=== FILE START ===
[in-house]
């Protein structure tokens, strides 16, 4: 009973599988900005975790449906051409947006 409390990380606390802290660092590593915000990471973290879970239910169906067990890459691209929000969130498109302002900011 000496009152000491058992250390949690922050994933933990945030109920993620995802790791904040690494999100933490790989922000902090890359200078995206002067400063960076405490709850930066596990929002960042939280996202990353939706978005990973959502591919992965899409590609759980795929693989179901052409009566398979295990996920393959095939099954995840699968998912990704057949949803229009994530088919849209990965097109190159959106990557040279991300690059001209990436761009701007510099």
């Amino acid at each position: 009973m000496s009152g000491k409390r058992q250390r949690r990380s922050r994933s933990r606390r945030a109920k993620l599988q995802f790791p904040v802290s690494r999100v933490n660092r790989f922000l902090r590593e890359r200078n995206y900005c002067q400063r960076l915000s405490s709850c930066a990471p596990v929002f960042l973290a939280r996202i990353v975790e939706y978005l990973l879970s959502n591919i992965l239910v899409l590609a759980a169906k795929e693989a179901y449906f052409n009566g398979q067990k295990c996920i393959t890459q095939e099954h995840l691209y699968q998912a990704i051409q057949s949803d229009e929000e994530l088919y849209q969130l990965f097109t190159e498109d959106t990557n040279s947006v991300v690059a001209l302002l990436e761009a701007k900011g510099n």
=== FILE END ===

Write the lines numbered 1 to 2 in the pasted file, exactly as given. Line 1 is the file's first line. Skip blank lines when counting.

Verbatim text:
[in-house]
């Protein structure tokens, strides 16, 4: 009973599988900005975790449906051409947006 409390990380606390802290660092590593915000990471973290879970239910169906067990890459691209929000969130498109302002900011 000496009152000491058992250390949690922050994933933990945030109920993620995802790791904040690494999100933490790989922000902090890359200078995206002067400063960076405490709850930066596990929002960042939280996202990353939706978005990973959502591919992965899409590609759980795929693989179901052409009566398979295990996920393959095939099954995840699968998912990704057949949803229009994530088919849209990965097109190159959106990557040279991300690059001209990436761009701007510099």